U.S. Army Reportedly Discharging Immigrants Who Enlisted With Promises Of Citizenship

About 10,000 people now serve under a program meant to fast-track U.S. citizenship for military duty.

The U.S. Army has begun discharging some immigrants who enlisted in the military with promises that their service would lead to U.S. citizenship, according to a report Thursday in The Associated Press.

Attorneys representing at least 40 people recruited through a program meant to attract talented enlistees — those with special language or medical skills — say their clients have been discharged or had their military status put into doubt in recent days. Some told the AP that they were given no reason why the discharges took place, while others said personal links to relatives living abroad led them to be labeled as security risks.

The AP could not confirm how many people had been discharged, and both the Pentagon and the Army declined to comment to AP.

The U.S. for years had allowed skilled immigrants with legal status to enlist under the Military Accessions Vital to National Interest program, or MAVNI, and gain what President George W. Bush called “expedited naturalization” for their service. Many were recruited to fill posts requiring medical expertise, including Army Reserve dentists, or specific language skills, including Russian and Mandarin Chinese, according to The Washington Post.

The Pentagon has added extra layers of security vetting in recent years, including extensive background checks, a review of more than 10 years of financial history and detailed interviews with relatives and neighbors, according to The New York Times. The measures, which began at the end of the Obama administration and were ramped up under Trump, have become so complicated that thousands of MAVNI recruits have been stuck in a backlog and unable to begin their service.

Margaret Stock, a retired Army Reserve lieutenant colonel who helped create the MAVNI program, told the Times the uptick in discharges may be an effort to minimize that backlog.

The AP noted that about 10,000 people are currently serving under the program and that, in order to gain citizenship, enlistees must be honorably discharged. Some lawyers told AP, however, that the recruits removed from the Army were given neither an honorable nor dishonorable designation, but rather an “uncharacterized discharge.”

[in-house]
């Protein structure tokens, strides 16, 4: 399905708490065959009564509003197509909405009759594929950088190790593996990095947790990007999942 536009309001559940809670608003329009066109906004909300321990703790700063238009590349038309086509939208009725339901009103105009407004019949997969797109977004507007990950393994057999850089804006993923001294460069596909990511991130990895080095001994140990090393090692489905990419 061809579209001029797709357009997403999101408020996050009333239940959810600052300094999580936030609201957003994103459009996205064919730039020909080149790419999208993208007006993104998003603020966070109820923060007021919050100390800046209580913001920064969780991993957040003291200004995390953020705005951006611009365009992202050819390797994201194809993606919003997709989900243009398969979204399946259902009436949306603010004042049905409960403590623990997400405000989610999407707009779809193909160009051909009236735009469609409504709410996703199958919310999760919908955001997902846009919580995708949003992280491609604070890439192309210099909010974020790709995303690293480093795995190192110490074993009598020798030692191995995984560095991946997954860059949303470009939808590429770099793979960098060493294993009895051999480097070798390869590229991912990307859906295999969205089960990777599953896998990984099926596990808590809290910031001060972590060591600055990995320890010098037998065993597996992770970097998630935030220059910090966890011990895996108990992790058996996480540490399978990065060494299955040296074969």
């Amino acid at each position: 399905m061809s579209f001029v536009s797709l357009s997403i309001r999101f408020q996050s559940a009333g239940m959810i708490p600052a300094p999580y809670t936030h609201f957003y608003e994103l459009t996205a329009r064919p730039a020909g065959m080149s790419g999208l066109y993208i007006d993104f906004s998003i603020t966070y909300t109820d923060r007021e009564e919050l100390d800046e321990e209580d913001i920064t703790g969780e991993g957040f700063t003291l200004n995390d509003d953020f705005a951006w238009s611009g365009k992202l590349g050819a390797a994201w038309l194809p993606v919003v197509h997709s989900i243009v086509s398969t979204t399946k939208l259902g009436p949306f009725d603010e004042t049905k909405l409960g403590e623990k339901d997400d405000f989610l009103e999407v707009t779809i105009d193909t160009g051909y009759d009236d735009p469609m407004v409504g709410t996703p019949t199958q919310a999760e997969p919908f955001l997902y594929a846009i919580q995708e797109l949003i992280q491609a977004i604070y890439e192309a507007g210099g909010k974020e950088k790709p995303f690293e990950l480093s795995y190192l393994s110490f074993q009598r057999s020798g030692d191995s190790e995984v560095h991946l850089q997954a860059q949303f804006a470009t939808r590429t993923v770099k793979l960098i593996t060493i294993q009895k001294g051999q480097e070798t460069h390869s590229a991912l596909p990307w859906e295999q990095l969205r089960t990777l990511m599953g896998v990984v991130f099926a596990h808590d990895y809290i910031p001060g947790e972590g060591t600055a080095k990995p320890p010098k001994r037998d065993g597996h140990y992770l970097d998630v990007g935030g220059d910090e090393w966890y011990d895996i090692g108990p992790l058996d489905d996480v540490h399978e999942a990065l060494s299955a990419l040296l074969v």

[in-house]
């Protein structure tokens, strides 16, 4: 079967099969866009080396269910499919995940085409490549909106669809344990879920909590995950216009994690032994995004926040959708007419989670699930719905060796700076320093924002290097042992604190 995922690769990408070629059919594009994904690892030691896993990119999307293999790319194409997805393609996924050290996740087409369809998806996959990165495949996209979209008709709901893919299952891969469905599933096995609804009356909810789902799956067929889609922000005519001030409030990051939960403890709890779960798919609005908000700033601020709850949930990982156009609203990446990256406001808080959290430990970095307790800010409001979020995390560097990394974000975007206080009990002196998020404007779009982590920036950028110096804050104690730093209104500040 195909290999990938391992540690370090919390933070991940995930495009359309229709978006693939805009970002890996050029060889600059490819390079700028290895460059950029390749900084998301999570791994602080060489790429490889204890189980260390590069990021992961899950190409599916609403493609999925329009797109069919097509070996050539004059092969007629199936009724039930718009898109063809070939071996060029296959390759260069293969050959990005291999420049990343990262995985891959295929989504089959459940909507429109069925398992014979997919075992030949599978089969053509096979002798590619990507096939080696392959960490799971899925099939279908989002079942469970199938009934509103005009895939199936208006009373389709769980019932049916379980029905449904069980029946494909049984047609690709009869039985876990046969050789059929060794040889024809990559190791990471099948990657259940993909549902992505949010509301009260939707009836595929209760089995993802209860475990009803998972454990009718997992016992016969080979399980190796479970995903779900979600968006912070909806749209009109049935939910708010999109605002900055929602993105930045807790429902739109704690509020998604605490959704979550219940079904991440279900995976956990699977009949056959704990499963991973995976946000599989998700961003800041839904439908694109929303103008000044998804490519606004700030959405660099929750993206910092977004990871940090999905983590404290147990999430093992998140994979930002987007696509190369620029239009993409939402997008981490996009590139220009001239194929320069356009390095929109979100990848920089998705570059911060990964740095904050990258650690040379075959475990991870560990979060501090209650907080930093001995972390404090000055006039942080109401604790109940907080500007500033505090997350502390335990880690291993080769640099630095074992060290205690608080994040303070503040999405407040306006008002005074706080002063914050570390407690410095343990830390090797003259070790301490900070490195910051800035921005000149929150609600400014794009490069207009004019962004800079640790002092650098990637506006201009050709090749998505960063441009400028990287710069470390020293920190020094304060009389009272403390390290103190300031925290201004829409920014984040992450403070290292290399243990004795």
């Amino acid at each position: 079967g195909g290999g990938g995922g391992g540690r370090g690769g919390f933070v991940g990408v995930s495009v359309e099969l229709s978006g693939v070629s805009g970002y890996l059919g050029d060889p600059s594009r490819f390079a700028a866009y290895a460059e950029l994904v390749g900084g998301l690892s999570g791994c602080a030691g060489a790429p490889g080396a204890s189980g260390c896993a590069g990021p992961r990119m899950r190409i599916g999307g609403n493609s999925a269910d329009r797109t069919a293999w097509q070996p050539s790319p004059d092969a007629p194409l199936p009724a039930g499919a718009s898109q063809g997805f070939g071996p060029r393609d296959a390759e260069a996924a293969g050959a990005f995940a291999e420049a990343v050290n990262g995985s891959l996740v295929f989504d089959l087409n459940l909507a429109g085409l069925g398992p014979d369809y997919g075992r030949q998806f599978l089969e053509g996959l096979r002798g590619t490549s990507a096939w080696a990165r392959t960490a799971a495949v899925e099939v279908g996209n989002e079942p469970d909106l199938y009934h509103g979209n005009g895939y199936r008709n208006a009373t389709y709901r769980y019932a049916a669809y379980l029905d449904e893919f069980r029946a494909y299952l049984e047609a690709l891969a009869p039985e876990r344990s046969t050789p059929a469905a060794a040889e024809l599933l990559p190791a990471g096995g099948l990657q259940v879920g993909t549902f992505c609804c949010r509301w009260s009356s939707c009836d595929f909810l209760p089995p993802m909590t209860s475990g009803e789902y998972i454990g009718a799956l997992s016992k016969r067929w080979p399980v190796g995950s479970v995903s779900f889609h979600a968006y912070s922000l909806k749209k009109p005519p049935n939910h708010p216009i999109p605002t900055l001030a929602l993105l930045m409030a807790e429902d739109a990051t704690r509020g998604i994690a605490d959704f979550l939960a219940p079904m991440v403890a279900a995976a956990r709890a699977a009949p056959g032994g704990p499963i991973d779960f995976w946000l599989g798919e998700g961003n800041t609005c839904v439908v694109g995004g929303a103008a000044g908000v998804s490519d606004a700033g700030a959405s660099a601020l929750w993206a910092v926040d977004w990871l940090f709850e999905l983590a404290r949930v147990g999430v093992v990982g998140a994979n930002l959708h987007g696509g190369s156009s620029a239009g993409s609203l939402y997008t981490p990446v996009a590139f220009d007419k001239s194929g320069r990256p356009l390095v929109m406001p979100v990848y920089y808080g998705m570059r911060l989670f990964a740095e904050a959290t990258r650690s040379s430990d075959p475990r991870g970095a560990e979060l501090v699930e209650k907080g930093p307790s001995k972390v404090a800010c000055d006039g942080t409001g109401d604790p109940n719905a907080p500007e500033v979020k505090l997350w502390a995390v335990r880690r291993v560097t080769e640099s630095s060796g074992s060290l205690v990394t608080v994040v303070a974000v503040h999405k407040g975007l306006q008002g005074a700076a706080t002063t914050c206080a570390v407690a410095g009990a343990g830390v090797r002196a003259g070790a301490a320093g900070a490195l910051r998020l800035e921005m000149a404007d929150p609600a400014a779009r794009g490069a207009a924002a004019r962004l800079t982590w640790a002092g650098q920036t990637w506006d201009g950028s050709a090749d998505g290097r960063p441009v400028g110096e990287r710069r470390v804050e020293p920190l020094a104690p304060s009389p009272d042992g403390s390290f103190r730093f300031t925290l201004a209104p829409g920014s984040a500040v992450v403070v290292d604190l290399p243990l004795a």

At least one, Lucas Calixto, filed suit in the U.S. District Court for the District of Columbia, saying he served for more than two years before he was unceremoniously kicked out even after recently earning a promotion in rank.

The Pentagon suspended MAVNI last fall and canceled the contracts for hundreds of recruits amid criticism that the program had grown too difficult to navigate due to increasingly detailed background checks, according to the Post.

Thursday’s report drew swift rebuke from those on both sides of the aisle who seized on it as the latest sign of the Trump administration’s effort to rein in access to immigration. The White House has drawn widespread fury over its zero tolerance immigration policy, which has led to thousands of migrant children being separated from their families at the U.S.-Mexico border. And the president recently celebrated the Supreme Court’s decision to uphold his travel ban on citizens from several Muslim-majority nations.

Ohio Gov. John Kasich (R) called the recruitment report “yet another low” by the White House, pointing to generations of immigrants that had served in the Armed Forces who have “boosted our military’s ranks and defended our values.”

“This decision must be reversed now, for the sake of our military, to show that America keeps its word and to uphold the very values we claim to stand for,” Kasich said in a statement on Twitter.

This story has been updated to include further details about the MAVNI program’s security screening and processing backlog from a New York Times report.

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